Trophy fish caught on Key West charter boats: a) 1957, b) early 1980s and c) 2007. These archival photographs spanning more than five decades document a drastic decline of 'trophy fish' caught around coral reefs surrounding Key West, Florida. Photo: Loren McClenachan

Archival photographs spanning more than five decades reveal a drastic decline of so-called "trophy fish" caught around coral reefs surrounding Key West, Florida.

Loren McClenachan, a graduate student at the Scripps Institution of Oceanography at the University of California, San Diego, estimates that large predatory fish have declined in weight by 88 percent in modern photos compared to black-and-white shots from the 1950s. The average length of sharks declined by more than 50 percent in 50 years, the photographs revealed.

The study mirrors others that reveal stark changes to animal sizes caused by hunting or fishing, in which the largest of a species are often sought as trophy specimens.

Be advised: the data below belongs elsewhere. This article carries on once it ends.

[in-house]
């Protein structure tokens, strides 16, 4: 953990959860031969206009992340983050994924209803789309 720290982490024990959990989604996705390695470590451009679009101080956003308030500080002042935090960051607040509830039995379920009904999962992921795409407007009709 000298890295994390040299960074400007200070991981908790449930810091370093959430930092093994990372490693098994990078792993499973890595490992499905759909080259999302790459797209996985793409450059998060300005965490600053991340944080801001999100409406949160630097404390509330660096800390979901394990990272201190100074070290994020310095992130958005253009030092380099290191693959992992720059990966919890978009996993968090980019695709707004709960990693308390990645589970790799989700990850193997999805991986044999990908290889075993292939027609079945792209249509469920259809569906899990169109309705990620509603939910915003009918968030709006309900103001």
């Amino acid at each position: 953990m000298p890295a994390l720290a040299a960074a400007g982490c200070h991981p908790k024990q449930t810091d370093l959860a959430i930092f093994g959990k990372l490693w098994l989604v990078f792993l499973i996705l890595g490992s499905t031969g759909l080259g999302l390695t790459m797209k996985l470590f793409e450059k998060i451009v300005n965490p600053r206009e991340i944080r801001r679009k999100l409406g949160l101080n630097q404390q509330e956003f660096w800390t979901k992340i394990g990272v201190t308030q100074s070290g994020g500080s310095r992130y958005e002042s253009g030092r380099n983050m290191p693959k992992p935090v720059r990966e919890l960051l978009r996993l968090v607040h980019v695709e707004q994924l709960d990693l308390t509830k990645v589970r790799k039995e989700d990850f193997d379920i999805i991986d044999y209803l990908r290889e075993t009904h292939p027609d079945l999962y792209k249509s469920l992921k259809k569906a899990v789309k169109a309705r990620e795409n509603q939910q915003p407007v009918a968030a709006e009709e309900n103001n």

McClenachan's findings will be published in the journal Conservation Biology. In a companion paper being published in the Endangered Species Research journal, McClenachan used similar methods to document the decline of the globally endangered goliath grouper fish.

"These results provide evidence of major changes over the last half century and a window into an earlier, less disturbed fish community," McClenachan writes.

Old Photos Document Dramatic Decline in Trophy Fish Size



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